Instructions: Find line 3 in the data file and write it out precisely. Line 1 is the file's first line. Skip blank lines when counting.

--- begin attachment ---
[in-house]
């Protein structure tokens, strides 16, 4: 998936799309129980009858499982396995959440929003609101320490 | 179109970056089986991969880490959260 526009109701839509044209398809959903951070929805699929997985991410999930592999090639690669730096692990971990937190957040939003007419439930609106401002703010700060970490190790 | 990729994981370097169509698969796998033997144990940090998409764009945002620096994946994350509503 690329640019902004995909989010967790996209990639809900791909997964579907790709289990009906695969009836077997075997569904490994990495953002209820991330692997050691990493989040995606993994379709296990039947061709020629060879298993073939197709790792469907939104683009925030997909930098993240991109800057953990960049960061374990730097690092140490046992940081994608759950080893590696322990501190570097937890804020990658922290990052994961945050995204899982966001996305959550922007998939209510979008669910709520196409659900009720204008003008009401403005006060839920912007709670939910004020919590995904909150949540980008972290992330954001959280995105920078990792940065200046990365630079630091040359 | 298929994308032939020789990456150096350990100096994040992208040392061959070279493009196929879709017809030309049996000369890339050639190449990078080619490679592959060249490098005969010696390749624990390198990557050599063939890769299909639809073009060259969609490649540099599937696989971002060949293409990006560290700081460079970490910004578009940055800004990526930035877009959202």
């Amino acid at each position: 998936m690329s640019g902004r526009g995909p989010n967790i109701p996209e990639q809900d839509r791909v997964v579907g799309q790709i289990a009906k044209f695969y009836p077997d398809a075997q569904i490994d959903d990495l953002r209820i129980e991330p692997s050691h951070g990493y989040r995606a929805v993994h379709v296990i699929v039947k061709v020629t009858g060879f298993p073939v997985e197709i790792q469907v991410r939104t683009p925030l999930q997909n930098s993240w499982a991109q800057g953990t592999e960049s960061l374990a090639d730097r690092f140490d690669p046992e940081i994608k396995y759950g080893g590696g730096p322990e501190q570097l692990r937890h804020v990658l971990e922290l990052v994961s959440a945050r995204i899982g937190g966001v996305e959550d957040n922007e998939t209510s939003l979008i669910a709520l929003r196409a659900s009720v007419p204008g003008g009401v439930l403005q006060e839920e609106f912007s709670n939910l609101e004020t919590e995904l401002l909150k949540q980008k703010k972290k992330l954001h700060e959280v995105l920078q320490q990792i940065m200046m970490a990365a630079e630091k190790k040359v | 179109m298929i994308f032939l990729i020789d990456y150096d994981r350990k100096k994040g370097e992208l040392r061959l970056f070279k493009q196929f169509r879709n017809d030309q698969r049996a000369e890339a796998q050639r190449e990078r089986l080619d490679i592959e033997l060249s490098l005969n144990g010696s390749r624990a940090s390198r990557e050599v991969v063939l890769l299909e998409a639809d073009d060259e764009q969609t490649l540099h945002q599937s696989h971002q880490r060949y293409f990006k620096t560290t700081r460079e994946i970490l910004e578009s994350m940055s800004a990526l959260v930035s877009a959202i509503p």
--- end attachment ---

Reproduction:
């Amino acid at each position: 998936m690329s640019g902004r526009g995909p989010n967790i109701p996209e990639q809900d839509r791909v997964v579907g799309q790709i289990a009906k044209f695969y009836p077997d398809a075997q569904i490994d959903d990495l953002r209820i129980e991330p692997s050691h951070g990493y989040r995606a929805v993994h379709v296990i699929v039947k061709v020629t009858g060879f298993p073939v997985e197709i790792q469907v991410r939104t683009p925030l999930q997909n930098s993240w499982a991109q800057g953990t592999e960049s960061l374990a090639d730097r690092f140490d690669p046992e940081i994608k396995y759950g080893g590696g730096p322990e501190q570097l692990r937890h804020v990658l971990e922290l990052v994961s959440a945050r995204i899982g937190g966001v996305e959550d957040n922007e998939t209510s939003l979008i669910a709520l929003r196409a659900s009720v007419p204008g003008g009401v439930l403005q006060e839920e609106f912007s709670n939910l609101e004020t919590e995904l401002l909150k949540q980008k703010k972290k992330l954001h700060e959280v995105l920078q320490q990792i940065m200046m970490a990365a630079e630091k190790k040359v | 179109m298929i994308f032939l990729i020789d990456y150096d994981r350990k100096k994040g370097e992208l040392r061959l970056f070279k493009q196929f169509r879709n017809d030309q698969r049996a000369e890339a796998q050639r190449e990078r089986l080619d490679i592959e033997l060249s490098l005969n144990g010696s390749r624990a940090s390198r990557e050599v991969v063939l890769l299909e998409a639809d073009d060259e764009q969609t490649l540099h945002q599937s696989h971002q880490r060949y293409f990006k620096t560290t700081r460079e994946i970490l910004e578009s994350m940055s800004a990526l959260v930035s877009a959202i509503p």